Published on May 26, 2023Updated on October 17, 2023
Conceived by artists and architects, the Casino de Monte-Carlo is a legendary place known for its timeless elegance, iconic history, ornate beauty, and mysterious aura. Behind the Belle Époque façade of the gambling temple, built in 1879 by Charles Garnier, unfold works on the walls and ceiling, paintings, stained glass, and bas-reliefs that contribute to the charm of the place. Discover the secrets and anecdotes of the Casino de Monte-Carlo that are part of its fascinating history.
For those interested in the architectural and mural Heritage of the French Riviera, the Casino in Monte-Carlo is a must-see because it showcases the work of countless artists from between 1863 and 1910. Representing the themes of women and nature, the painted works and decorative ornaments in each space create a cosy and unique atmosphere. Crowned with a large glass roof and eight Bohemian crystal chandeliers, the Salle Europe is the place to roll dice in exciting games of craps.
Photo: On the walls of the Salle Europe, the works of French artists Paul Steck, Pedro Ribera, Georges Picard and Félix-Hippolyte Lucas.
The entrance is flanked by two works from 1898 by Paul Steck, a pupil of Jean-Léon Gérôme and a drawing education inspector. Those works are La Récolte d’oranges and La Promenade en mer, which depict local scenes of the orange harvest and seascape, respectively. While Georges Picard indulges in some seasonal celebrations in L’Automne and Le Printemps, Félix-Hippolyte Lucas makes his mark in the form of allegories of painting and music. And it is also said that looking through the now-sealed oeils-de-bœuf, Camille Blanc, president of the Société des Bains de Mer at the time, would keep a watchful eye on the casino’s employees and players.
Photo: The bull’s eye window from which one could observe the Europe room.
From here there is a passage to the chic Salon Rose bistro, which was used as a smoking room when it was built in 1903, with its large brown-hued ceiling designed to hide the wisps of smoke. Welcomed at the entrance by depictions of women dressed in 18th century fashions. We know how much Empress Eugénie, wife of Napoleon III, loved this period! Players can bear witness to an amusing scene played out on the ceiling: the buttocks of the cherub, which always seem to be presented from the front like the gaze of the Mona Lisa, follows the viewer wherever they go.
Photo: On the ceiling of the restaurant Le Salon Rose, the former smoking room of the casino, Les Fumeuses painted by Massimiliano Gallelli.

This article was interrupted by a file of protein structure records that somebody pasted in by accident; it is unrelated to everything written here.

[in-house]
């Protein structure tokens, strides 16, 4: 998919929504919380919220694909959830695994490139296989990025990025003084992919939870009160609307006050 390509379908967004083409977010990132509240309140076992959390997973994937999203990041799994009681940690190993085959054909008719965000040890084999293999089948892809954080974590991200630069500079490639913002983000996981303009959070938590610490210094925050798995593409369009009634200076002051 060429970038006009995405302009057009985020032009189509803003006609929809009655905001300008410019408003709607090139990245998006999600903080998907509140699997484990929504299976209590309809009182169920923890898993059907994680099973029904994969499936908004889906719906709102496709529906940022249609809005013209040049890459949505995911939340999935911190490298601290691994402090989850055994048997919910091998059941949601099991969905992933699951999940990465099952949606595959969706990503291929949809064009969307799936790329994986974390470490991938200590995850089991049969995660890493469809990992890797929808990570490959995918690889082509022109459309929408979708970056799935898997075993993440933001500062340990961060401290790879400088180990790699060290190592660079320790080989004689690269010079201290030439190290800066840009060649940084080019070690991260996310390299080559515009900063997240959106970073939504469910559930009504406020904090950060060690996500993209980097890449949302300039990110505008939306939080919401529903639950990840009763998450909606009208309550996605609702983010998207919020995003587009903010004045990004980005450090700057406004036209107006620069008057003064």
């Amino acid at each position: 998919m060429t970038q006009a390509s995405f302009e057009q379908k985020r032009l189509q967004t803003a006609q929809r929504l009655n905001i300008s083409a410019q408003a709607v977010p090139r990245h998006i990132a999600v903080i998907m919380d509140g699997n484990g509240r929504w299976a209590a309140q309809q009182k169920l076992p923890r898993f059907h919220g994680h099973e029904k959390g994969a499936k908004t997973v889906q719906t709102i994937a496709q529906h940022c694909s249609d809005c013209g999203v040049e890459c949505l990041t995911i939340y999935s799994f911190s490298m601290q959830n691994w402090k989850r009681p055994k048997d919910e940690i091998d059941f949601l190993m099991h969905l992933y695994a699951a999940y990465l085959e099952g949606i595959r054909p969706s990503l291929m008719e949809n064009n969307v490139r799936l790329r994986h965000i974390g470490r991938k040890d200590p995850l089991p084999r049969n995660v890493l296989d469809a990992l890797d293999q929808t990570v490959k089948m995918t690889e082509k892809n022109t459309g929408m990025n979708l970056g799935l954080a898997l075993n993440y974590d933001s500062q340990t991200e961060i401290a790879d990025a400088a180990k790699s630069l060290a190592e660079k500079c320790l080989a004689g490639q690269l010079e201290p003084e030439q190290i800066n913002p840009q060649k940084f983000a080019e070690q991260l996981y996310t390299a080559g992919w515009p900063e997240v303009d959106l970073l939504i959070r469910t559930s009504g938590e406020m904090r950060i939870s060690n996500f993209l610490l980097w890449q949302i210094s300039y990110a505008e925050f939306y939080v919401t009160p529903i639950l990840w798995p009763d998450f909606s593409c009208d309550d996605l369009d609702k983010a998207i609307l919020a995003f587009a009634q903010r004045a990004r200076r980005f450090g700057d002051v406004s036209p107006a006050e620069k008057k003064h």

Designed in 1881 by the architect Charles Garnier, the Salle des Amériques mixes the contemporary glare of slot machines with works painted in the style of Sir Lawrence Alma Tadema and Christian Ludwig Bokelman and astonishing sculpted masks symbolising the four seasons.
Photo: The Salle des Amériques made in 1881 by the architect Charles Garnier.
Built in 1903 to serve as a reading room for people accompanying the players, the Salle Blanche is now set aside for VIP guests and features a work by Paul Gervais, Les Grâces Florentines. It’s interesting to note that this renowned painter gave the three ancient goddesses the faces of Monte-Carlo socialites from the Belle Epoque: Liane de Pougy, Émilienne d’Alençon and La Belle Otéro. As they were painted naked, the work obviously created a minor scandal.
Used today for major events, the twin rooms known as Salles Jumelles, designed by the architect Jules Touzet in 1890, were once hubs of conversation. Celebrating nature in their lower part, they are home to portraits in stained glass that represent the emotions, and are crowned with inscribed windows by the Parisian house Prestat et Cie.
Photo: In one of the two Touzet salons, celebration of nature with the painting Jeunes Femmes jouant avec des cygnes by Léon Hodebert.
The visit ends in the famous Salle designed in 1910 by the architect Julien Médecin, which is set aside for the greatest players and tournaments. The space is enhanced with paintings by Armand Segaud which honour morning, noon, evening and night, and by Emile Peynot’s bas-reliefs of the sun god Helios and his sister Selene, the moon goddess.
Photo: In the Salle Médecin, Midi by Armand Segaud.